Stack Overflow is a community of 4.7 million programmers, just like you, helping each other.

Join them; it only takes a minute:

Sign up
Join the Stack Overflow community to:
  1. Ask programming questions
  2. Answer and help your peers
  3. Get recognized for your expertise

We are trying to setup the infrastructure for all our developments... We will be building web apps, mobile apps, other plugins for outlook and so on

All these apps will be using the same "data"...

We were thinking for web apps we would use single-page angular apps that talk to an API... Some of these apps are external and some internal i.e. inside/outside firewall...

The question is do we build ONE API that every single app talks to (internal and external)?

If we do that, what is this API talking to? Should it talk to the database directly or talk to internal web services that talk to the database directly?

Or in other words...

Design 1 = apps > API > web services > database

Design 2 = apps > API > database

The next question is that my boss wants an API for each app which is puzzling me a little and we have been arguing it back and forth...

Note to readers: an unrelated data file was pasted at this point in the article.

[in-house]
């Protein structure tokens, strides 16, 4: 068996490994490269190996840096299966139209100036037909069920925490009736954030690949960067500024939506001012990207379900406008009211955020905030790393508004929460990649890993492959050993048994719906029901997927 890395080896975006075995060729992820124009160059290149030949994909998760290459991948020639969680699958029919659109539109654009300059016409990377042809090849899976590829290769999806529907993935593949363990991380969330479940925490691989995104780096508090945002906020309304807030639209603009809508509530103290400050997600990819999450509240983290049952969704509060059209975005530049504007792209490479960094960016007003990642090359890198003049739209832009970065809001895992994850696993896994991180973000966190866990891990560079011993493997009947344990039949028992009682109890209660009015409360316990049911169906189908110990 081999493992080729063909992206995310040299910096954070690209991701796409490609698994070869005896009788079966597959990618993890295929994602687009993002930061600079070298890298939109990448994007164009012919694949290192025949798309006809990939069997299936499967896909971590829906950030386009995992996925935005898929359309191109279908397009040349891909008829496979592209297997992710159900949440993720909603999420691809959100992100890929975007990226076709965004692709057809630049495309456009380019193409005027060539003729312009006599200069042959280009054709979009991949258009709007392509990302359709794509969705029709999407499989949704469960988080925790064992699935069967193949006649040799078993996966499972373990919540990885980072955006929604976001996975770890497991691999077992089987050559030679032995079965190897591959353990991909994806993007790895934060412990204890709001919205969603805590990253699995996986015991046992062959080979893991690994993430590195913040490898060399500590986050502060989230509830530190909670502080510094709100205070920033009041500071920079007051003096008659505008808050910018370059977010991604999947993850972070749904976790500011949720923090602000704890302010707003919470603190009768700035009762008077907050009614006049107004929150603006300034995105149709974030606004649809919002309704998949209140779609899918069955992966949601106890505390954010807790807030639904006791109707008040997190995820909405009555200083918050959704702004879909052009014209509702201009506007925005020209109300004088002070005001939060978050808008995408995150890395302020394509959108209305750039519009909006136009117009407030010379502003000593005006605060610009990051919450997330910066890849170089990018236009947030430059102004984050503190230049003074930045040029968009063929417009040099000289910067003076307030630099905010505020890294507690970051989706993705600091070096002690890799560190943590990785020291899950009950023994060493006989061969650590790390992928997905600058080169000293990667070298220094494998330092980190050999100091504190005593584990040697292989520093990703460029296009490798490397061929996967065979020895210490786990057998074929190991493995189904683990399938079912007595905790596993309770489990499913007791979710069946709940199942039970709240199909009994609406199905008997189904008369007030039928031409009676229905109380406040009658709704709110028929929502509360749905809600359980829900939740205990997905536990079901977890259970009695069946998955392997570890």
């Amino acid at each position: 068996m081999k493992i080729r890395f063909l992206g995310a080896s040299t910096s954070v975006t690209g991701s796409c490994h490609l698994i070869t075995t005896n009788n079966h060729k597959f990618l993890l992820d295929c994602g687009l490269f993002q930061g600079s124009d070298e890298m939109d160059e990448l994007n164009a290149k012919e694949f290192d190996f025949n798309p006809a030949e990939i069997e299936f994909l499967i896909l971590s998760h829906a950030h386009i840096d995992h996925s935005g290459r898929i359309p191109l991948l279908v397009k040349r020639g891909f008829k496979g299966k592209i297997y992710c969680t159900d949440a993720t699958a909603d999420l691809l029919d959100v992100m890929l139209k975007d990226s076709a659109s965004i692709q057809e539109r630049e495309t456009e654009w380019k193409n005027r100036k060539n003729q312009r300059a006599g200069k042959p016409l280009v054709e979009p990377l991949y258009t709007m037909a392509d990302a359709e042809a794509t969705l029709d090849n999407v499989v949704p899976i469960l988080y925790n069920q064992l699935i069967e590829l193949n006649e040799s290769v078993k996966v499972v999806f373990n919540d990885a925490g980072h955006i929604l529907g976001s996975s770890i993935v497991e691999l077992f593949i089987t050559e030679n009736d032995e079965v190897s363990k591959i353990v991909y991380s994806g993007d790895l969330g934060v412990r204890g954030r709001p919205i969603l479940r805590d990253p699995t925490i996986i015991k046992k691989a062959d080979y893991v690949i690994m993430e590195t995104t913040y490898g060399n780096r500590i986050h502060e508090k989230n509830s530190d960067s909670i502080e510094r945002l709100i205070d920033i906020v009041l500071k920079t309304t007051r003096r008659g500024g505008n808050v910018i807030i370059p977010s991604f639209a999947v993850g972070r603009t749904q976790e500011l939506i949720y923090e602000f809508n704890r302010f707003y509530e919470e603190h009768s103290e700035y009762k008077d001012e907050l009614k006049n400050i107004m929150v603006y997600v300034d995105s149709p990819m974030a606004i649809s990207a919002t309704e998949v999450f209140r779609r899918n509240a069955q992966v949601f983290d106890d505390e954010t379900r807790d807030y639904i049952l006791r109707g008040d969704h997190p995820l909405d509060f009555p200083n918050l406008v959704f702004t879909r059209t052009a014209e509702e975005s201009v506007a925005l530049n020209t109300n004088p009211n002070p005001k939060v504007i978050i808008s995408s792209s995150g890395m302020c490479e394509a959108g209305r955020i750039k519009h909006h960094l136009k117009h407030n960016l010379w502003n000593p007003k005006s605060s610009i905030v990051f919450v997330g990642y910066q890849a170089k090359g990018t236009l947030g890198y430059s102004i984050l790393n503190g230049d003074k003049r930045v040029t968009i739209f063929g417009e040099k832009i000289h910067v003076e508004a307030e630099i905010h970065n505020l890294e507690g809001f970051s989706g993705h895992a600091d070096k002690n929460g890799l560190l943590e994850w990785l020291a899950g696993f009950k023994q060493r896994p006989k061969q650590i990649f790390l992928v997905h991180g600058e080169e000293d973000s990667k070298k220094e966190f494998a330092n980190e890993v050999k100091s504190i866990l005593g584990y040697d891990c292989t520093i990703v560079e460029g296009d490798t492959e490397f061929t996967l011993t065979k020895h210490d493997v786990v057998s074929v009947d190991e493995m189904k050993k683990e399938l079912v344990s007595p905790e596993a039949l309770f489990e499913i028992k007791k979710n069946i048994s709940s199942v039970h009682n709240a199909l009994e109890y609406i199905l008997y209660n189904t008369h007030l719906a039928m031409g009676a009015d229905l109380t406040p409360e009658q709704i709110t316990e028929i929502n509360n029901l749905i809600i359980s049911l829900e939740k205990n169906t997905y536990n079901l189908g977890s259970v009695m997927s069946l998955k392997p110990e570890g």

Does it make sense to have

app 1 > API for app 1 > web services > database

mobile app 1 > API for mobile app 1 > web services > database

Personally, I am leaning towards:

app 1 > API > database

app 2 > API > database etc...

What are your thoughts?

share|improve this question

As per given scenario apps > API > web services > database is better because...

In "app 1 > API > database" approach APIs would be having business logic which would duplicate in each API....obviously it is not so good to put business logic in app itself or in DB.

In "apps > API > web services > database" we can put a lot of common business logic and other infrastructure related stuff under shared web services which can be used by all APIs.

Since web services can be consumed by heterogeneous web or windows is always good to put shared functionality in such a way.

share|improve this answer

Your Answer


By posting your answer, you agree to the privacy policy and terms of service.

Not the answer you're looking for? Browse other questions tagged or ask your own question.